Short answer, not inherently, and you can try to get the same protection without limiting 1) the right to choose a non-licensed but legal practitioner and 2) without limiting the practitioners’ right to practice his/her trade/skill.
Does licensing protect us from incompetence? Does it assure us of minimum competence?
Since there is a big campaign going on to get legalized mandated licensing for all 50 States, one of the campaign tactics is to highlight stories such as “an unlicensed midwife did THIS” or “an unlicensed midwife did THAT.” As if licensed midwives don’t do such questionable, even dangerous things.
It’s just that, during the campaign for mandatory licensure, we want the public to believe that it doesn’t happen, so we keep those stories quiet. And we also don’t tell the stories of things licensed midwives do because they are licensed and want/need to keep their clients within their practice bounds, for example (like pushing for inductions . . . strangely just like doctors!).
Licensing is not the optimal system for protecting consumers. In fact, it ends up working against consumers. Because the licensing organization is now heavily invested in maintaining the profession, regardless of compromises and the costs to consumers, and those licensed face frequent choices about, for example, dealing with a variation of normal in a client and the mandated protocols they must practice under.
(Well, when a profession starts on the road to licensure, sure they believe they will not compromise. But the more heavily invested (time, money, reputation) they become in licensure itself, the more compromises shrink in size in comparison.)
Solares says that a system should establish “freedom of choice in health care as a constitutional right, and implements it through a regulatory system that is educational rather than restrictive” (p. 401, emphasis mine)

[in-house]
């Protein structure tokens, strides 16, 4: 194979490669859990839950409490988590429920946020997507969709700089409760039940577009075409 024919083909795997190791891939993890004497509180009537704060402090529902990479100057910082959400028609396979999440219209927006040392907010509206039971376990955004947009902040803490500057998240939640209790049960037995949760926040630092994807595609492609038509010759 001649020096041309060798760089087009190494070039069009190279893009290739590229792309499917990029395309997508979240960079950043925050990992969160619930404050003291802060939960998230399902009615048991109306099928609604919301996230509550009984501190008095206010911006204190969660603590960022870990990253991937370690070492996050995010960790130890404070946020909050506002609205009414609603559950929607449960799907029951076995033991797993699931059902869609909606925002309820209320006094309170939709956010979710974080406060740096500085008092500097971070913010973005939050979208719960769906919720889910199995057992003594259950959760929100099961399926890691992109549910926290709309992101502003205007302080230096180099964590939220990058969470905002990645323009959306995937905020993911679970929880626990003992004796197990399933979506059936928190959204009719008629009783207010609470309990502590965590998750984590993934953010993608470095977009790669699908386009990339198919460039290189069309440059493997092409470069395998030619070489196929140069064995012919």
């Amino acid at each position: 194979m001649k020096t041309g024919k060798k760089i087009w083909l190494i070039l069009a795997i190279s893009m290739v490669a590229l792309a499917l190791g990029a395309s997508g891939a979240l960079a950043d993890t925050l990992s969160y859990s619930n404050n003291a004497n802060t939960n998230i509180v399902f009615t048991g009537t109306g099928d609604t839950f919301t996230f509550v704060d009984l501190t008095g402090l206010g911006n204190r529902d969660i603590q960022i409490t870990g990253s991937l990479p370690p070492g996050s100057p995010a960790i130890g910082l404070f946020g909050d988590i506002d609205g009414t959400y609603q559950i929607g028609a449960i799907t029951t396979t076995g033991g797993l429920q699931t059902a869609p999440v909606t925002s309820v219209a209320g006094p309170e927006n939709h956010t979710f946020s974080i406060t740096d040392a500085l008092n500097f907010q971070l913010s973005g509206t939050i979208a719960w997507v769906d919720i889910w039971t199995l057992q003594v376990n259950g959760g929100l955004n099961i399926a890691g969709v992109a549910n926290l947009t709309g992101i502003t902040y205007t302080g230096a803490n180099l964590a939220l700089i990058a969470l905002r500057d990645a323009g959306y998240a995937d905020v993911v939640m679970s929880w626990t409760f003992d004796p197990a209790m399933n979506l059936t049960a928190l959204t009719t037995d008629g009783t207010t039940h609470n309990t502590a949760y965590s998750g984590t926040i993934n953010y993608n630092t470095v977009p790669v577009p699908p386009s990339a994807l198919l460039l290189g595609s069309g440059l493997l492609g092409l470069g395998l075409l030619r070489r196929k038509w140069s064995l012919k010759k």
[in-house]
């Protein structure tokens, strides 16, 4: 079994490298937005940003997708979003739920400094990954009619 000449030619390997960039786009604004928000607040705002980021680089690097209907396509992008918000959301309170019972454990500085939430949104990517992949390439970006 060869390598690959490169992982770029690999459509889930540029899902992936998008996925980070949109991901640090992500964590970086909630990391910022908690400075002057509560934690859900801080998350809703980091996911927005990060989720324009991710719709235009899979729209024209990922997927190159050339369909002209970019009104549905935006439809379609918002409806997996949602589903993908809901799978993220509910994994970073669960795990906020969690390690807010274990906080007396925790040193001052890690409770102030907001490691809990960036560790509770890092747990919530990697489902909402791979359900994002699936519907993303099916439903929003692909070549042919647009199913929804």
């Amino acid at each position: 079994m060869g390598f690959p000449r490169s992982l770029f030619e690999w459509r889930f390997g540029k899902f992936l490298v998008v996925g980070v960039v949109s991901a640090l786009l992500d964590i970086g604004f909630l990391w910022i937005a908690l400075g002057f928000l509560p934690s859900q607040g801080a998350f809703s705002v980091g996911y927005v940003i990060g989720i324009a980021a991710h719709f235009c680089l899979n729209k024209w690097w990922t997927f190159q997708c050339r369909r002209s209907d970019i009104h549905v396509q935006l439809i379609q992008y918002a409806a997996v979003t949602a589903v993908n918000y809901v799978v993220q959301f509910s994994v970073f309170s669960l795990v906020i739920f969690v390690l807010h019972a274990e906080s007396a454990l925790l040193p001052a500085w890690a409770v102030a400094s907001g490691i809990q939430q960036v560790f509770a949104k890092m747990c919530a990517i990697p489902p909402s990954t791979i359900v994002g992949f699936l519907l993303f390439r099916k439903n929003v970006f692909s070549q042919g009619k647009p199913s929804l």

So, yes, there should be a system, but not patterned after the medical model’s.
Also, mandatory licensing, in practice, doesn’t really assure us of competency. Licensing gives a minimum of experience and knowledge. It then issues a paper that tells the person that the standard has been achieved. Just assuming best case scenarios where applicants did not lie or cheat (which has been done), you now have minimally trained person out practicing. Will the parents be informed that one person with a license has caught 20 babies, another with a license has caught 300 (in a high-risk foreign setting), and another, who has no license, has caught 2000 in her 30 years of practice . . . ? As a consumer, I would like to know these things, not just if he/she has a license.
Now the question of giving consumers recourse to protest, be compensated for wrongs that a practitioner does, be able to remove a dangerous practitioner, etc.
Solares says that if consumers choose a non-certified practitioner, they have taken responsibility for outcomes unless fraud or criminal assault occurs.
This seems fair. Fraud would give me legal recourse if my caregiver lied or misrepresented him/herself to me. One definition is as follows:
A false representation of a matter of fact—whether by words or by conduct, by false or misleading allegations, or by concealment of what should have been disclosed—that deceives and is intended to deceive another so that the individual will act upon it to her or his legal injury.
So yes, there should be some type of legal recourse when not using a licensed or certified caregiver, and several recourse elements of the licensing method should be kept in place for those who choose to do that.
What I’m saying is, mandatory licensure isn’t the best answer for protecting consumers. In fact, it’s a terrible answer.
Coming up next: The 2 legal battles we really should be fighting.
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